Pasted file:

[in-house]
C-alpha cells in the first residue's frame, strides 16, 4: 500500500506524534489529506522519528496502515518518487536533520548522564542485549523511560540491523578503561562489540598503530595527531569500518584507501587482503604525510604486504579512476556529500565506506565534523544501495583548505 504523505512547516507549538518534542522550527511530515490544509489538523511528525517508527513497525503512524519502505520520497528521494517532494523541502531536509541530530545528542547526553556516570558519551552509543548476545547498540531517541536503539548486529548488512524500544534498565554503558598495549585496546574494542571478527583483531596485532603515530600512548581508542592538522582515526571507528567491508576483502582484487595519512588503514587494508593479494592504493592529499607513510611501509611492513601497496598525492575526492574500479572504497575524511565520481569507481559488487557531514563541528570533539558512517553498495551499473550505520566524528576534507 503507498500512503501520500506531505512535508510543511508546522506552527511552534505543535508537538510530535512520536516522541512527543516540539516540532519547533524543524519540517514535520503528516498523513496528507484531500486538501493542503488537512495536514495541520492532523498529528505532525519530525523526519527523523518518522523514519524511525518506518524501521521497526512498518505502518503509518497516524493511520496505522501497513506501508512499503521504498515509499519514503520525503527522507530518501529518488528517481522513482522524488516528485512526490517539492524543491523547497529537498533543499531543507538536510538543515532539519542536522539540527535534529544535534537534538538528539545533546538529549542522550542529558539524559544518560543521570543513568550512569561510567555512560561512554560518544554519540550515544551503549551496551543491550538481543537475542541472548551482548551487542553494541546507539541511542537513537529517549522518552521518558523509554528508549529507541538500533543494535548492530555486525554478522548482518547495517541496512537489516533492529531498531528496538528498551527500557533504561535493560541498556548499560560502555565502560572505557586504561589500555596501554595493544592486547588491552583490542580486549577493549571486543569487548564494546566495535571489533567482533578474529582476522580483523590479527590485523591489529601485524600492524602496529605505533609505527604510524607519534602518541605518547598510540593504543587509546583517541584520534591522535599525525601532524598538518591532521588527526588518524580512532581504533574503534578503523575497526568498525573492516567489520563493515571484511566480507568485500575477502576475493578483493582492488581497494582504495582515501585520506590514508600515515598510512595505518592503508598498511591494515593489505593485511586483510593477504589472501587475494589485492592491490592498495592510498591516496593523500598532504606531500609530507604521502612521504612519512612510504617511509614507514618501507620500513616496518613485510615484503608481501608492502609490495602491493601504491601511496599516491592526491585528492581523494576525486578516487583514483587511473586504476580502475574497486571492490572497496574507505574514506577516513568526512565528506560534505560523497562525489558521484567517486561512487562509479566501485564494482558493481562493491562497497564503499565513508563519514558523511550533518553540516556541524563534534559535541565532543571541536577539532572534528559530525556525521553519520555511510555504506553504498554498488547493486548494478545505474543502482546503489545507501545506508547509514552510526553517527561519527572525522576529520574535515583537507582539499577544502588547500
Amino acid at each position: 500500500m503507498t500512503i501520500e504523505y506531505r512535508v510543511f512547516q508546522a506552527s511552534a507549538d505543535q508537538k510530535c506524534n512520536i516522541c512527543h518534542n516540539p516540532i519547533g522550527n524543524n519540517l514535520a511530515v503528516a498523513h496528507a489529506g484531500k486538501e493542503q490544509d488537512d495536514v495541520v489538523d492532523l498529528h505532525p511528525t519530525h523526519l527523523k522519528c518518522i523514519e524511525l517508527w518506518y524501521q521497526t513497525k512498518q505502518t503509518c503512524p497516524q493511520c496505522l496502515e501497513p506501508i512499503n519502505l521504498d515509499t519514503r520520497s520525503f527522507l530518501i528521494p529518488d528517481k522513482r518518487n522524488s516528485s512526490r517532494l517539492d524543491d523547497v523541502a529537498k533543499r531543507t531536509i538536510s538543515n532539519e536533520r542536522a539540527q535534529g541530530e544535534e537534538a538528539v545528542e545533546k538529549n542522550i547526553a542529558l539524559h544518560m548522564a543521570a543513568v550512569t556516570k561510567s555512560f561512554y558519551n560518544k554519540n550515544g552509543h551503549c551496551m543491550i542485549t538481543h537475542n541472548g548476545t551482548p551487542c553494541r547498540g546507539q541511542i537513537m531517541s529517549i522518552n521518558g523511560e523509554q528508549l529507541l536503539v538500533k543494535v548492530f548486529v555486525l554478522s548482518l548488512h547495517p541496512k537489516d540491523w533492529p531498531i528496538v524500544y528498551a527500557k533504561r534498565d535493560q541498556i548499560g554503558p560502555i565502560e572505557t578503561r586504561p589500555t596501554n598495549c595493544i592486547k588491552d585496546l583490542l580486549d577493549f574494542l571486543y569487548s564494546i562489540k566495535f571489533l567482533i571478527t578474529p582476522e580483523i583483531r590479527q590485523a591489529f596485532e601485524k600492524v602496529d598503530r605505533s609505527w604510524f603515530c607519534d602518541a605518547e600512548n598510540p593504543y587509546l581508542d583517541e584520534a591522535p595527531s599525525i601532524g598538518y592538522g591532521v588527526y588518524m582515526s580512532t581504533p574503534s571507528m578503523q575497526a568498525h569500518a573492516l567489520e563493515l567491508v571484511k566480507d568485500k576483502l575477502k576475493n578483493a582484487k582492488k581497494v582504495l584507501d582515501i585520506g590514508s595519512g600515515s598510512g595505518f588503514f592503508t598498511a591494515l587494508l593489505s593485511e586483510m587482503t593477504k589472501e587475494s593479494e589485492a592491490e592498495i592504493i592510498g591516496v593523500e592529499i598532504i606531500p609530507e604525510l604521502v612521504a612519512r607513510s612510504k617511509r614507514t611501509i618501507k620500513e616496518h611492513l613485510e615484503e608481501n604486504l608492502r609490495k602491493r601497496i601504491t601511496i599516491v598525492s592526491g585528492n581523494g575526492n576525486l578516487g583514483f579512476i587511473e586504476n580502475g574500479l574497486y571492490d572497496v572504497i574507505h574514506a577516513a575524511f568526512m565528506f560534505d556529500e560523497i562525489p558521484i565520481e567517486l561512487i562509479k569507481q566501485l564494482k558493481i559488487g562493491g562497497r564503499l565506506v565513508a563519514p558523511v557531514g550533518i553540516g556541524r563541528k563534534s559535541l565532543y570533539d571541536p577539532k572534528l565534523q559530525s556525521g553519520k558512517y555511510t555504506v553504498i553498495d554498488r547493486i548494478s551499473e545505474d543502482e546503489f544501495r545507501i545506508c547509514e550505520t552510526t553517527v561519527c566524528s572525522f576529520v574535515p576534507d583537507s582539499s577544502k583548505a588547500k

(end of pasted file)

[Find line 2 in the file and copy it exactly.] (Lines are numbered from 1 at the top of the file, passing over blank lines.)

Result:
C-alpha cells in the first residue's frame, strides 16, 4: 500500500506524534489529506522519528496502515518518487536533520548522564542485549523511560540491523578503561562489540598503530595527531569500518584507501587482503604525510604486504579512476556529500565506506565534523544501495583548505 504523505512547516507549538518534542522550527511530515490544509489538523511528525517508527513497525503512524519502505520520497528521494517532494523541502531536509541530530545528542547526553556516570558519551552509543548476545547498540531517541536503539548486529548488512524500544534498565554503558598495549585496546574494542571478527583483531596485532603515530600512548581508542592538522582515526571507528567491508576483502582484487595519512588503514587494508593479494592504493592529499607513510611501509611492513601497496598525492575526492574500479572504497575524511565520481569507481559488487557531514563541528570533539558512517553498495551499473550505520566524528576534507 503507498500512503501520500506531505512535508510543511508546522506552527511552534505543535508537538510530535512520536516522541512527543516540539516540532519547533524543524519540517514535520503528516498523513496528507484531500486538501493542503488537512495536514495541520492532523498529528505532525519530525523526519527523523518518522523514519524511525518506518524501521521497526512498518505502518503509518497516524493511520496505522501497513506501508512499503521504498515509499519514503520525503527522507530518501529518488528517481522513482522524488516528485512526490517539492524543491523547497529537498533543499531543507538536510538543515532539519542536522539540527535534529544535534537534538538528539545533546538529549542522550542529558539524559544518560543521570543513568550512569561510567555512560561512554560518544554519540550515544551503549551496551543491550538481543537475542541472548551482548551487542553494541546507539541511542537513537529517549522518552521518558523509554528508549529507541538500533543494535548492530555486525554478522548482518547495517541496512537489516533492529531498531528496538528498551527500557533504561535493560541498556548499560560502555565502560572505557586504561589500555596501554595493544592486547588491552583490542580486549577493549571486543569487548564494546566495535571489533567482533578474529582476522580483523590479527590485523591489529601485524600492524602496529605505533609505527604510524607519534602518541605518547598510540593504543587509546583517541584520534591522535599525525601532524598538518591532521588527526588518524580512532581504533574503534578503523575497526568498525573492516567489520563493515571484511566480507568485500575477502576475493578483493582492488581497494582504495582515501585520506590514508600515515598510512595505518592503508598498511591494515593489505593485511586483510593477504589472501587475494589485492592491490592498495592510498591516496593523500598532504606531500609530507604521502612521504612519512612510504617511509614507514618501507620500513616496518613485510615484503608481501608492502609490495602491493601504491601511496599516491592526491585528492581523494576525486578516487583514483587511473586504476580502475574497486571492490572497496574507505574514506577516513568526512565528506560534505560523497562525489558521484567517486561512487562509479566501485564494482558493481562493491562497497564503499565513508563519514558523511550533518553540516556541524563534534559535541565532543571541536577539532572534528559530525556525521553519520555511510555504506553504498554498488547493486548494478545505474543502482546503489545507501545506508547509514552510526553517527561519527572525522576529520574535515583537507582539499577544502588547500